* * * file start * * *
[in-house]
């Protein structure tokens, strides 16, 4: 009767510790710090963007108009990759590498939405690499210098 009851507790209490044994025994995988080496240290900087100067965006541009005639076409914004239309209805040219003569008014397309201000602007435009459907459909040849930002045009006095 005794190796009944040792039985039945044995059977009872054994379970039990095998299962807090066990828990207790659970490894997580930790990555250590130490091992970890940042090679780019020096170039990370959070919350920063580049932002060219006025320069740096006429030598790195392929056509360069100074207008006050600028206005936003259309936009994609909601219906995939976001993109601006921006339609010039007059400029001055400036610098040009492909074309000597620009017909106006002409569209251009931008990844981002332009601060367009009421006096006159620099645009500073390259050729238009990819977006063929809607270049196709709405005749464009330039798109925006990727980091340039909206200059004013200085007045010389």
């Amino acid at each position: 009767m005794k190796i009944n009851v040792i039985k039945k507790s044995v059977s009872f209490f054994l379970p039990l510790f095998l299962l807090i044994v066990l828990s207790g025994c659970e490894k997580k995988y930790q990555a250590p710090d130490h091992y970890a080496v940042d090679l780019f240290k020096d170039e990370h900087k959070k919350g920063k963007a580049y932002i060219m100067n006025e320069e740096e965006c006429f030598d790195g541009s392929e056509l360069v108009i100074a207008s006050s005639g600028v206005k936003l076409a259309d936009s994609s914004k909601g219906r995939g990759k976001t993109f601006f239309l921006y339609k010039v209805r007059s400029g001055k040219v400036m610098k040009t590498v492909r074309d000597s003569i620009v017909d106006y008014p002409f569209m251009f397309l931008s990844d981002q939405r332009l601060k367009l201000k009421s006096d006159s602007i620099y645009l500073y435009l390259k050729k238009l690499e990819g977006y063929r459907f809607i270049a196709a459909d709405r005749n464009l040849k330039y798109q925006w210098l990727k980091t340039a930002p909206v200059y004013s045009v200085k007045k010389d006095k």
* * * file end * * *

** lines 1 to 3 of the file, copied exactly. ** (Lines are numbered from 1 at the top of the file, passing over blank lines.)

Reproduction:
[in-house]
């Protein structure tokens, strides 16, 4: 009767510790710090963007108009990759590498939405690499210098 009851507790209490044994025994995988080496240290900087100067965006541009005639076409914004239309209805040219003569008014397309201000602007435009459907459909040849930002045009006095 005794190796009944040792039985039945044995059977009872054994379970039990095998299962807090066990828990207790659970490894997580930790990555250590130490091992970890940042090679780019020096170039990370959070919350920063580049932002060219006025320069740096006429030598790195392929056509360069100074207008006050600028206005936003259309936009994609909601219906995939976001993109601006921006339609010039007059400029001055400036610098040009492909074309000597620009017909106006002409569209251009931008990844981002332009601060367009009421006096006159620099645009500073390259050729238009990819977006063929809607270049196709709405005749464009330039798109925006990727980091340039909206200059004013200085007045010389």
């Amino acid at each position: 009767m005794k190796i009944n009851v040792i039985k039945k507790s044995v059977s009872f209490f054994l379970p039990l510790f095998l299962l807090i044994v066990l828990s207790g025994c659970e490894k997580k995988y930790q990555a250590p710090d130490h091992y970890a080496v940042d090679l780019f240290k020096d170039e990370h900087k959070k919350g920063k963007a580049y932002i060219m100067n006025e320069e740096e965006c006429f030598d790195g541009s392929e056509l360069v108009i100074a207008s006050s005639g600028v206005k936003l076409a259309d936009s994609s914004k909601g219906r995939g990759k976001t993109f601006f239309l921006y339609k010039v209805r007059s400029g001055k040219v400036m610098k040009t590498v492909r074309d000597s003569i620009v017909d106006y008014p002409f569209m251009f397309l931008s990844d981002q939405r332009l601060k367009l201000k009421s006096d006159s602007i620099y645009l500073y435009l390259k050729k238009l690499e990819g977006y063929r459907f809607i270049a196709a459909d709405r005749n464009l040849k330039y798109q925006w210098l990727k980091t340039a930002p909206v200059y004013s045009v200085k007045k010389d006095k």